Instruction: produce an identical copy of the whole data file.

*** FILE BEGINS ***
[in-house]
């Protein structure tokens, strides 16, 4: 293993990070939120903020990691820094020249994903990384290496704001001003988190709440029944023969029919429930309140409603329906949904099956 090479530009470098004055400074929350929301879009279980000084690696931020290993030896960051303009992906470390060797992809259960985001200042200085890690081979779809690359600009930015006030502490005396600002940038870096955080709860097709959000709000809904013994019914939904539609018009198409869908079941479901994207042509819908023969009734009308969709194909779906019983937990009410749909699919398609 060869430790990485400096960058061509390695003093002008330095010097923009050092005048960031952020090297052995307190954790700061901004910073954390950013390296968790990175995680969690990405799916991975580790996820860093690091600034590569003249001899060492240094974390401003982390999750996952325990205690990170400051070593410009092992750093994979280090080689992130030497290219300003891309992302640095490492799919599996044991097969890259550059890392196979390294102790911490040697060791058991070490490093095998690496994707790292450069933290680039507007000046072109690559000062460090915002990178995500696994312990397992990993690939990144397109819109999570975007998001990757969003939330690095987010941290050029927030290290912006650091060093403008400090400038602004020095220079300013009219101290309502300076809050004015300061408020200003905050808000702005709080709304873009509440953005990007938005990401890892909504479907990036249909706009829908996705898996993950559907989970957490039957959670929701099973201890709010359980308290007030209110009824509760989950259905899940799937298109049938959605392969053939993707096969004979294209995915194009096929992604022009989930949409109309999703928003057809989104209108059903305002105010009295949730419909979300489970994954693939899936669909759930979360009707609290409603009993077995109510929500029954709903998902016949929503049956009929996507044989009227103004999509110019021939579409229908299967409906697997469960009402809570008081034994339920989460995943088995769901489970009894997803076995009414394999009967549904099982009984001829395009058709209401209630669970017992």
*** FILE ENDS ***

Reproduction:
[in-house]
């Protein structure tokens, strides 16, 4: 293993990070939120903020990691820094020249994903990384290496704001001003988190709440029944023969029919429930309140409603329906949904099956 090479530009470098004055400074929350929301879009279980000084690696931020290993030896960051303009992906470390060797992809259960985001200042200085890690081979779809690359600009930015006030502490005396600002940038870096955080709860097709959000709000809904013994019914939904539609018009198409869908079941479901994207042509819908023969009734009308969709194909779906019983937990009410749909699919398609 060869430790990485400096960058061509390695003093002008330095010097923009050092005048960031952020090297052995307190954790700061901004910073954390950013390296968790990175995680969690990405799916991975580790996820860093690091600034590569003249001899060492240094974390401003982390999750996952325990205690990170400051070593410009092992750093994979280090080689992130030497290219300003891309992302640095490492799919599996044991097969890259550059890392196979390294102790911490040697060791058991070490490093095998690496994707790292450069933290680039507007000046072109690559000062460090915002990178995500696994312990397992990993690939990144397109819109999570975007998001990757969003939330690095987010941290050029927030290290912006650091060093403008400090400038602004020095220079300013009219101290309502300076809050004015300061408020200003905050808000702005709080709304873009509440953005990007938005990401890892909504479907990036249909706009829908996705898996993950559907989970957490039957959670929701099973201890709010359980308290007030209110009824509760989950259905899940799937298109049938959605392969053939993707096969004979294209995915194009096929992604022009989930949409109309999703928003057809989104209108059903305002105010009295949730419909979300489970994954693939899936669909759930979360009707609290409603009993077995109510929500029954709903998902016949929503049956009929996507044989009227103004999509110019021939579409229908299967409906697997469960009402809570008081034994339920989460995943088995769901489970009894997803076995009414394999009967549904099982009984001829395009058709209401209630669970017992």